Thursday, August 23, 2007

Seek You, Seek You, Seek You

CQ CQ CQ, seek you, seek you, seek you.

In 1959 I straddled the two worlds of techno-geekdom and class clown. In any movie you've seen, I'm the freckle-faced red head next door who provides comic relief and spurs the reluctant hero on to achieve his goal. I don't usually die horribly, but sometimes I do and then there'll always be a boat naming ceremony or something at the end.

Where other 11 year olds might have had posters of Tim Horton or Rocket Richard on the walls of their rooms, I had wire. Lots and lots of copper wire.

I lived inside an antenna.

That summer, having finally been given the transistor radio I'd been whining about for who knows how long, I discovered that this Toshiba had a short wave band as well. And so I began exploring the world, eavesdropping on amateur radio (ham) operators. Looking for trouble. Like David Sarnoff.*

That's what the CQ is: the beginning of a ham transmission, looking for someone to respond.

I had no transmitter so all I could do was listen.

Reception was better at night (isn't everything?) and I listened to the world: HCJB (High in the Andes); Moscow Mailbag; Shortwave Service of the CBC.

And while I couldn't communicate by radio transmission, I could use the mail.
I'd drop the operator a line on a post card telling them when I'd listened, what I'd heard and report on frequency and signal strength. In response they'd send a QSL card, a personalized thanks with their location and call letters. The object was to collect as many as possible and that's what ended up on my wall in place of hockey stars.

The following year I started high school.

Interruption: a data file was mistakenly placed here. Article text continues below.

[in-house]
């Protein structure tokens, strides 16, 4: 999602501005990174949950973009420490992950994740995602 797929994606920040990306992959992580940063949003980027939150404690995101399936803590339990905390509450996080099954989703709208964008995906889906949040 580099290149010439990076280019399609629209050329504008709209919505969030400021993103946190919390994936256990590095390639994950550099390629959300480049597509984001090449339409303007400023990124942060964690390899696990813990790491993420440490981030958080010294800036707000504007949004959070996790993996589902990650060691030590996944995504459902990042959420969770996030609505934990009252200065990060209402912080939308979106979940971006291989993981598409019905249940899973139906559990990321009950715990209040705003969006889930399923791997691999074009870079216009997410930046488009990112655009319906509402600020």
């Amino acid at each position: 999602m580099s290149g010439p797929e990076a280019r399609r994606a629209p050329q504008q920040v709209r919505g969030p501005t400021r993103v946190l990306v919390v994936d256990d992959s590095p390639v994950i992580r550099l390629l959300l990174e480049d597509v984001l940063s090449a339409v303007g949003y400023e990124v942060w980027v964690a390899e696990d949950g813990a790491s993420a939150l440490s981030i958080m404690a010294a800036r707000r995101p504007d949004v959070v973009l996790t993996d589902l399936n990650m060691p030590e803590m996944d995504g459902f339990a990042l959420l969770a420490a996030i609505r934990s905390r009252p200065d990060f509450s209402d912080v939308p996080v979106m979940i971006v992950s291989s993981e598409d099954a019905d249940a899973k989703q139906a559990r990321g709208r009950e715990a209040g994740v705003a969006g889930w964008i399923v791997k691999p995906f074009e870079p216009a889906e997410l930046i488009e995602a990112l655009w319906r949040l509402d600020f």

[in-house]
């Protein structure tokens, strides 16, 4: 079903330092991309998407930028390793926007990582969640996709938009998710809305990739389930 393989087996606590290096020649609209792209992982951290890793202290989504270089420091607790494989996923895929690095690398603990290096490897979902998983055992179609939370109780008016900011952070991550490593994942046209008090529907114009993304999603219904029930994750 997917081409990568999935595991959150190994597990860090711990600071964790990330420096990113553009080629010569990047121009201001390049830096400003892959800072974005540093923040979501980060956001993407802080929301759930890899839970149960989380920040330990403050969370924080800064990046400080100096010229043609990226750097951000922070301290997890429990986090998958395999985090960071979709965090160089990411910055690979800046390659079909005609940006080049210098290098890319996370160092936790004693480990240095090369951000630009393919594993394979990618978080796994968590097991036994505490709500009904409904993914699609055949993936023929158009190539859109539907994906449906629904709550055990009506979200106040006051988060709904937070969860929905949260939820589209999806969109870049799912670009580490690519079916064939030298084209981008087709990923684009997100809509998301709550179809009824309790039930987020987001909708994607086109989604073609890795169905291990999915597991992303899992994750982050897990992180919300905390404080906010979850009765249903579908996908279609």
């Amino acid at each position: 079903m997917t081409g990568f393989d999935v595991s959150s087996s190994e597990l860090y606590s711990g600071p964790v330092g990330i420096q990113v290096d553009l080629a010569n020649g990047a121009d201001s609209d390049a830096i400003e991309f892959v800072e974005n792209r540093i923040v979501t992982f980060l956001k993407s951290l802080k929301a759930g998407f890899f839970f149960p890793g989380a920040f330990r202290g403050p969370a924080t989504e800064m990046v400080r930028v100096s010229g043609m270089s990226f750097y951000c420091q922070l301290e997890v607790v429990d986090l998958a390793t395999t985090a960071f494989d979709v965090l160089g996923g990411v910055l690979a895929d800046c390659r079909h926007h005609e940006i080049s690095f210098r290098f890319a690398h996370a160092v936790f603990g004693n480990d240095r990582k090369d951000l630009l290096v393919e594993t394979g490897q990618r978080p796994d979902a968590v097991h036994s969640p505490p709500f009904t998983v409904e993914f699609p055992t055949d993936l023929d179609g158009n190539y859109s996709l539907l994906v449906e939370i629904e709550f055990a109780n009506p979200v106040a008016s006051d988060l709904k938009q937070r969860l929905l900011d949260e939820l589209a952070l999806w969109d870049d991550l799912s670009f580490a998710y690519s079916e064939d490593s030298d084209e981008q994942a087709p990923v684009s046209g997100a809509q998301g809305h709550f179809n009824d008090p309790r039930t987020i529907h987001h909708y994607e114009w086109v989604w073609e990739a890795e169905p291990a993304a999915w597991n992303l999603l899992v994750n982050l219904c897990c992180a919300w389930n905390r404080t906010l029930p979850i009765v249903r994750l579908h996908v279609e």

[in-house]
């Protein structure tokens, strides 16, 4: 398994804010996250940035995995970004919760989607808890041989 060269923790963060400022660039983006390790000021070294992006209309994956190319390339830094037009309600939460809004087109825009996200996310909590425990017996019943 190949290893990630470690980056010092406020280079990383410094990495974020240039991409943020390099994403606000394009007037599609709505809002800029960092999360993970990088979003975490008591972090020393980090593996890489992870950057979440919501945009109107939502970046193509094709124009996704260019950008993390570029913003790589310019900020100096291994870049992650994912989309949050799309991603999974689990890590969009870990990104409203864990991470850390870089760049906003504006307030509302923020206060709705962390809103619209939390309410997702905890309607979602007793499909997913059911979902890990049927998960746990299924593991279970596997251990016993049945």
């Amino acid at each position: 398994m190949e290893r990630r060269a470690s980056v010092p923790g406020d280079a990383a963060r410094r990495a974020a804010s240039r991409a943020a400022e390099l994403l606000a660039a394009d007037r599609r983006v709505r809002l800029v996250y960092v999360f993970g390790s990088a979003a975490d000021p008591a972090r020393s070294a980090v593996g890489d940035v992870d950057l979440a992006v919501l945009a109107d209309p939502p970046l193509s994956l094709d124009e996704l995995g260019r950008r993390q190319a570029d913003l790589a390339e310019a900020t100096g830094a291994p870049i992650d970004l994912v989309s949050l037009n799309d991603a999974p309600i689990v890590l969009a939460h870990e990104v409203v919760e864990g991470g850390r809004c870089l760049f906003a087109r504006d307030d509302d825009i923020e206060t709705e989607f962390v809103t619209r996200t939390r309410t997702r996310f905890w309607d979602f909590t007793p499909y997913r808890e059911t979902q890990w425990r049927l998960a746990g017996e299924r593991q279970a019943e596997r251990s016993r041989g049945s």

In Toronto, in those years following the Second World War, three downtown high schools still maintained their Cadet Corps and every spring would have a big Parade at the armoury.

Harbord CI was one of those schools and cadets was mandatory for grades nine and ten. I hated marching so I joined the Signal Corps.

During the school year we'd meet after classes, do ham radio stuff, goof around, and get paid government money to learn Morse Code, which I still remember.

And then in late April, when all the cadets were marching around in wool uniforms at
the BIG EVENT, we sat up in the balcony, smoking. (We could do that then; all the cool thirteen year olds did.) Then we got driven onto the parade floor in a truck, jumped out, set up a radio base station, tore it down, jumped back in the truck and got out of there. Total time before we were back smoking in the balcony: six minutes.

Everyone else, in uniform, hot day,
standing at attention for hours and hours. Fainting was involved.

I loved being a smart ass geek.

But I did have to repeat that year.

I was having so much fun in high school, I kinda forgot about the studying part. Oops.

The next year I discovered girls and electronics went out the window, replaced with biology.

(Hello Cindy, wherever you are. I hope you're a grandmother and have had a rich and easy life with more sunshine than clouds.)

Here in the blogosphere, I'm still the techo-geeky class clown twelve year old searching the world, looking for trouble.


* David Sarnoff was a young telegraph operator in Manhattan, set up in Wannamakers Department store. On April 15, 1912, he was at his post when he made contact with RMS Carpathia speeding to aid the sinking Titanic. Since he was the first, all other radios had to stand down, and young David was the sole source of any direct news. He stayed at his radio during the entire rescue effort posting the names of survivors for the crowds of anxious relatives outside the store and around the world.

A little while later he founded NBC. Oh, and he also became head of RCA.

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